All of the recorded deaths from 2008 to 2012 were analyzed. Mortality data in Brazil are based on death certificates using the International Classifications of Disease (ICD-10) codes. Age-specific mortality rates by federal units were calculated using as numerator the number of deaths, and as denominator the population for the same age, federal unit, and year. The mortality rates were age-adjusted by the direct method using the world standard population (1960), and showed as average for the period studied (2008-2012). We have corrected the mortality rates based on the methodology suggested by Gamarra et al,1515 Gamarra CJ, Valente JG, Silva GA. Correction for reported cervical cancer mortality data in Brazil, 1996-2005.Rev Saude Publica 2010; 44(04):629-638. Doi: 10.1590/S0034-89102010000400006
https://doi.org/10.1590/S0034-8910201000...
reallocating proportionally the ill-defined causes of death (ICD-10 R-00 to R-99) among cancer and other causes of death (ICD-10 codes A to Q), except injury. The methodology for the correction is described by Vale et al.1111 Vale DB, Sauvaget C, Muwonge R, et al. Disparities in time trends of cervical cancer mortality rates in Brazil. Cancer Causes Control 2016;27(07):889-896. Doi: 10.1007/s10552-016-0766-x
https://doi.org/10.1007/s10552-016-0766-...

The development indicators were obtained from a period prior to 2008–2012 in order to consider the temporal relation between the indicators and the oucome (mortality).

Data on Human Development Index (HDI) were obtained from the 2000 report of the Brazilian office of the United Nations Development Program (UNDP-Brazil).1010 Programa das Nações Unidas para o Desenvolvimento (PNUD Brasil). http://www.br.undp.org/. Accessed October 21, 2015.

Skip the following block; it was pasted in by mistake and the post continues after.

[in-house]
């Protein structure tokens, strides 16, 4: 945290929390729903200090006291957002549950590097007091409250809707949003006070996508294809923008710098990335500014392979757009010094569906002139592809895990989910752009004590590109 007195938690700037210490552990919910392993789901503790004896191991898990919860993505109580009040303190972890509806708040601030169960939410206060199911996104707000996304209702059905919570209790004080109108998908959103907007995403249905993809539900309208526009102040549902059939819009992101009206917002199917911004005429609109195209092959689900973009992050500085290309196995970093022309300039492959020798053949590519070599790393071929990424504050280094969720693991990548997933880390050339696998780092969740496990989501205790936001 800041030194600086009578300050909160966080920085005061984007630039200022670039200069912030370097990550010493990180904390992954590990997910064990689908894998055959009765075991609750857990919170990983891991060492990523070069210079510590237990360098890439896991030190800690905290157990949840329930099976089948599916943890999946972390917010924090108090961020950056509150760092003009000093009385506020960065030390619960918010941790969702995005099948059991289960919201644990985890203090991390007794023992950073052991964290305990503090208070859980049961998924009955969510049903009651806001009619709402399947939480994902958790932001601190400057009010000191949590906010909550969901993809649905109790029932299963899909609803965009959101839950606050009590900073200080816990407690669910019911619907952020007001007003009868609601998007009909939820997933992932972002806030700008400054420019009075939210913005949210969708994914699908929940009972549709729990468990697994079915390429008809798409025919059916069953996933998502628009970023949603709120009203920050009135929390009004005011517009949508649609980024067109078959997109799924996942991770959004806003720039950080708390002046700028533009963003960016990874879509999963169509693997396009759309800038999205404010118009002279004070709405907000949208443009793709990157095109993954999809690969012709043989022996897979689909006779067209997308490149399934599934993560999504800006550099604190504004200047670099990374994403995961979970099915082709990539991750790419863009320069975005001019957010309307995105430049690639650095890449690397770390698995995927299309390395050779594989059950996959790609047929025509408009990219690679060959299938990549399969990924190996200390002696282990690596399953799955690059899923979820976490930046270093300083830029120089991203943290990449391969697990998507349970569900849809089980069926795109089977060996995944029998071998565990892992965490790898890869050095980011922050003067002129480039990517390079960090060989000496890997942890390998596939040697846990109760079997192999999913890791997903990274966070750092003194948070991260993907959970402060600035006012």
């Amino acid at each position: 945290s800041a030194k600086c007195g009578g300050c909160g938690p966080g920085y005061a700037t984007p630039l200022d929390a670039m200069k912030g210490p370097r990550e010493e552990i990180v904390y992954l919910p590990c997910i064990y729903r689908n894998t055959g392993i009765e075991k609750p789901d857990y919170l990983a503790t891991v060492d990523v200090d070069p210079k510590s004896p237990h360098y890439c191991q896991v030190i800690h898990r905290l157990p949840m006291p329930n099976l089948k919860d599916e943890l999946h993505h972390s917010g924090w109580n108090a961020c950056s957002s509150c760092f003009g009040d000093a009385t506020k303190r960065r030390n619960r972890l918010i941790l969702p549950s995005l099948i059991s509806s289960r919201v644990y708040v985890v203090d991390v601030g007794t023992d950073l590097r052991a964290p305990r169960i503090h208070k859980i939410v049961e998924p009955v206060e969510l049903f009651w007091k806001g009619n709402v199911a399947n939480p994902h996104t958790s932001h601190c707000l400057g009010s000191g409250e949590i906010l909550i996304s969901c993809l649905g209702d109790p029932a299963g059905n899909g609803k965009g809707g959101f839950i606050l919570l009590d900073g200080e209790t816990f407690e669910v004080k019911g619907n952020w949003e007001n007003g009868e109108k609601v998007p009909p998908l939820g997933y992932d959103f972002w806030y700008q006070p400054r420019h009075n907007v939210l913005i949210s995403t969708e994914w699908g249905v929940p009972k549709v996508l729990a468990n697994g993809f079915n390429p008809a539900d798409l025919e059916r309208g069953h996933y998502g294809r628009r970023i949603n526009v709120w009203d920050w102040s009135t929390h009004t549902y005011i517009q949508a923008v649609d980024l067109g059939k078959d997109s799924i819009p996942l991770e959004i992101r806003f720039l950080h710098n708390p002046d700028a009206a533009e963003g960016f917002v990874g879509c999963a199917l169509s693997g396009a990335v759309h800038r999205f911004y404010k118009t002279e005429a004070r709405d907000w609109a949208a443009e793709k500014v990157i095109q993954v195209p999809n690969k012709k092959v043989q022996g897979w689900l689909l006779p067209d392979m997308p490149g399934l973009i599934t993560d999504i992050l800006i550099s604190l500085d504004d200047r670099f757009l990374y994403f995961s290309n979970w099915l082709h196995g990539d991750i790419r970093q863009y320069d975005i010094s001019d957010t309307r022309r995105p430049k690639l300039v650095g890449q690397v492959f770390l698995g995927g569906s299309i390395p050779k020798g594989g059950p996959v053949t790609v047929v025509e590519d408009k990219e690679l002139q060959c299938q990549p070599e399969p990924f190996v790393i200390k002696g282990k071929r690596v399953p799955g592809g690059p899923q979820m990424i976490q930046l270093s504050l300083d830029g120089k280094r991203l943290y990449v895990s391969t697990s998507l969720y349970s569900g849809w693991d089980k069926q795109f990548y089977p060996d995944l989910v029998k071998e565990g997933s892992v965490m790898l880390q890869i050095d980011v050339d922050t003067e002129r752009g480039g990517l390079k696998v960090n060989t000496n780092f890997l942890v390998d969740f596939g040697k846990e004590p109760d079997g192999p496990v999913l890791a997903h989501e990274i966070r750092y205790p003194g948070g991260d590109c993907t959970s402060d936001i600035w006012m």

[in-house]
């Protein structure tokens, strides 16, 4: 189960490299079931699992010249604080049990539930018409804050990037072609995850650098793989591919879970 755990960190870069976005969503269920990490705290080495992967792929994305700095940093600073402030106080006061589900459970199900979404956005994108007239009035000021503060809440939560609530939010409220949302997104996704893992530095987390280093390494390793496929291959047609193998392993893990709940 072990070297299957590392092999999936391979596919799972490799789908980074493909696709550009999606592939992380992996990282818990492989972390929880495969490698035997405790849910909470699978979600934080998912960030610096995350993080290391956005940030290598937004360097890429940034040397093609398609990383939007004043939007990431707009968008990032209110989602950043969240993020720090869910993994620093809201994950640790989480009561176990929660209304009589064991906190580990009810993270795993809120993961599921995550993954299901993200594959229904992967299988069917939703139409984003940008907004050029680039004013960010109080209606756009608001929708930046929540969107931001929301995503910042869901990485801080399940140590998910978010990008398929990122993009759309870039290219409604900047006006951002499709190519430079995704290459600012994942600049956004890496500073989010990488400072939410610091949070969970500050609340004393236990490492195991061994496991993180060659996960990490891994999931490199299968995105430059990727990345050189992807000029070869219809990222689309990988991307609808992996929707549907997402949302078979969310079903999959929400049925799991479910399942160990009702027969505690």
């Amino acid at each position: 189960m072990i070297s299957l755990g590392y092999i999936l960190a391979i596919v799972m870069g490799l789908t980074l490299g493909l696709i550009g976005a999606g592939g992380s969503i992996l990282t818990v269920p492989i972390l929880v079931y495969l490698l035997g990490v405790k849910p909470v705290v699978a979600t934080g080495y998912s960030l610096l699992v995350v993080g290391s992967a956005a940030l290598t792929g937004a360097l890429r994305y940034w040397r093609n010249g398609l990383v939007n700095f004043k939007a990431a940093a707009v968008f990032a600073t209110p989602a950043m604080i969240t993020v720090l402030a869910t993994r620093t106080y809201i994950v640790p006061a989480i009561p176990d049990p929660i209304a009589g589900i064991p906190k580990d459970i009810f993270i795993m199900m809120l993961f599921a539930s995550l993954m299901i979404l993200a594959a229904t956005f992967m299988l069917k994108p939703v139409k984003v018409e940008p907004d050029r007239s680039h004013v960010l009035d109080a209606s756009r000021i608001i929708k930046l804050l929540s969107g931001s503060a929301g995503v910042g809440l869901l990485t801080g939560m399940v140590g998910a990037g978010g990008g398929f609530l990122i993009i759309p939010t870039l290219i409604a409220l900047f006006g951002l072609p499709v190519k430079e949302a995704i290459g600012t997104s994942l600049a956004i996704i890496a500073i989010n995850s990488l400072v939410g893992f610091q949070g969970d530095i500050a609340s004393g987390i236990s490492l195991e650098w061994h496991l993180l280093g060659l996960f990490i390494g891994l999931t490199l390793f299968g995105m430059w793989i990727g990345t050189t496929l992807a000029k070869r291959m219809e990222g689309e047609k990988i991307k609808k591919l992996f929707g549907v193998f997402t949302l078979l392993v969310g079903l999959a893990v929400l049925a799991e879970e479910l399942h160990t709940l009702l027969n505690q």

http://www.br.undp.org/...
This index is a composite factor that combines life expectancy, education, and per capita income. A high HDI is associated with a better human development level. The UNDP-Brazil estimates the HDI by municipalities, by federal units, and by regions.

Data on the availability of radiotherapy centers were used as a measure of access to cancer care and were obtained from the Brazilian National Commission of Nuclear Energy (CNEN, in the Portuguese acronym).1616 Ministério da Ciência, Tecnologia, Inovações e Comunicações. Comissão Nacional de Energia Nuclear (CNEN).2015http://www.cnen.gov.br/. Accessed August 14, 2015.
http://www.cnen.gov.br/...
Data were available only for the year of the analysis (2015). To obtain the density of radiotherapy centers per 1 million persons, we have used the IBGE population of the same year of the available data.

The remaining indicators were obtained from the Indicators and Basic Data for Brazil (IDB, in the Portuguese acronym),1717 Ministério da Saúde. Indicadores e Dados Básicos - Brasil - 2012 2013 http://tabnet.datasus.gov.br/cgi/idb2012/matriz.htm#demog. Accessed October 28, 2015.
http://tabnet.datasus.gov.br/cgi/idb2012...
an annual publication based on census or national surveys of the Ministry of Health that presents relevant information for surveillance based on seven main domains: demographic, socioeconomic, mortality, morbidity, risk factors, resources, and health coverage.